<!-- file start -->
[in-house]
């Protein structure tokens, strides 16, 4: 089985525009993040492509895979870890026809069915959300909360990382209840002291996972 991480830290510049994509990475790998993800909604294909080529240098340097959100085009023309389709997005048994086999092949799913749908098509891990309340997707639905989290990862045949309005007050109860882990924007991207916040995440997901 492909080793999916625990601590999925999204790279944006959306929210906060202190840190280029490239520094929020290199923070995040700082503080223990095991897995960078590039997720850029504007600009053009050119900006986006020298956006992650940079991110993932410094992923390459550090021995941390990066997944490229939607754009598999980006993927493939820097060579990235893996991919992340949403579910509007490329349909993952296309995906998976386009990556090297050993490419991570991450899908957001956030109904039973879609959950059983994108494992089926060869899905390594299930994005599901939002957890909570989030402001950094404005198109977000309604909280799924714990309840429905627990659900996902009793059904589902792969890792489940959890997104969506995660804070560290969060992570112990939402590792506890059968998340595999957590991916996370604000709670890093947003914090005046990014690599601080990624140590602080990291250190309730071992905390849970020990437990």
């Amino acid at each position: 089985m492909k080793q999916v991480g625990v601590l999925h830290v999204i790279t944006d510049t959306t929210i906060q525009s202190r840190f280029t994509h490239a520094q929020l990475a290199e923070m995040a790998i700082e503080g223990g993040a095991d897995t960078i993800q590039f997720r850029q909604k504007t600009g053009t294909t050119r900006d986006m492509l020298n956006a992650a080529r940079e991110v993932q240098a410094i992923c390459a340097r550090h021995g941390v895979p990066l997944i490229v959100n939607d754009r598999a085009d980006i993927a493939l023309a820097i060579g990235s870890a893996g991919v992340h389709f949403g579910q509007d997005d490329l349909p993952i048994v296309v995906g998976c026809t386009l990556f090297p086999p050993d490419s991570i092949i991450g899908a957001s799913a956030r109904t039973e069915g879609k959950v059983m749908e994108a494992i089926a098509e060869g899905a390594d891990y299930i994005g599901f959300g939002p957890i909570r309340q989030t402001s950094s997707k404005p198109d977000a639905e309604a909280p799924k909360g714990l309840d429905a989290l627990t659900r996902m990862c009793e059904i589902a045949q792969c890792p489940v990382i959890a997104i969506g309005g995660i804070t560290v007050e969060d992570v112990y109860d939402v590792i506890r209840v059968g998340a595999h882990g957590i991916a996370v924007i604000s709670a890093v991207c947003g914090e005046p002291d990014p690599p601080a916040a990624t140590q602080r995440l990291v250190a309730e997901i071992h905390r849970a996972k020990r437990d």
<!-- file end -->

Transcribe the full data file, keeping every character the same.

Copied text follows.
[in-house]
């Protein structure tokens, strides 16, 4: 089985525009993040492509895979870890026809069915959300909360990382209840002291996972 991480830290510049994509990475790998993800909604294909080529240098340097959100085009023309389709997005048994086999092949799913749908098509891990309340997707639905989290990862045949309005007050109860882990924007991207916040995440997901 492909080793999916625990601590999925999204790279944006959306929210906060202190840190280029490239520094929020290199923070995040700082503080223990095991897995960078590039997720850029504007600009053009050119900006986006020298956006992650940079991110993932410094992923390459550090021995941390990066997944490229939607754009598999980006993927493939820097060579990235893996991919992340949403579910509007490329349909993952296309995906998976386009990556090297050993490419991570991450899908957001956030109904039973879609959950059983994108494992089926060869899905390594299930994005599901939002957890909570989030402001950094404005198109977000309604909280799924714990309840429905627990659900996902009793059904589902792969890792489940959890997104969506995660804070560290969060992570112990939402590792506890059968998340595999957590991916996370604000709670890093947003914090005046990014690599601080990624140590602080990291250190309730071992905390849970020990437990």
């Amino acid at each position: 089985m492909k080793q999916v991480g625990v601590l999925h830290v999204i790279t944006d510049t959306t929210i906060q525009s202190r840190f280029t994509h490239a520094q929020l990475a290199e923070m995040a790998i700082e503080g223990g993040a095991d897995t960078i993800q590039f997720r850029q909604k504007t600009g053009t294909t050119r900006d986006m492509l020298n956006a992650a080529r940079e991110v993932q240098a410094i992923c390459a340097r550090h021995g941390v895979p990066l997944i490229v959100n939607d754009r598999a085009d980006i993927a493939l023309a820097i060579g990235s870890a893996g991919v992340h389709f949403g579910q509007d997005d490329l349909p993952i048994v296309v995906g998976c026809t386009l990556f090297p086999p050993d490419s991570i092949i991450g899908a957001s799913a956030r109904t039973e069915g879609k959950v059983m749908e994108a494992i089926a098509e060869g899905a390594d891990y299930i994005g599901f959300g939002p957890i909570r309340q989030t402001s950094s997707k404005p198109d977000a639905e309604a909280p799924k909360g714990l309840d429905a989290l627990t659900r996902m990862c009793e059904i589902a045949q792969c890792p489940v990382i959890a997104i969506g309005g995660i804070t560290v007050e969060d992570v112990y109860d939402v590792i506890r209840v059968g998340a595999h882990g957590i991916a996370v924007i604000s709670a890093v991207c947003g914090e005046p002291d990014p690599p601080a916040a990624t140590q602080r995440l990291v250190a309730e997901i071992h905390r849970a996972k020990r437990d």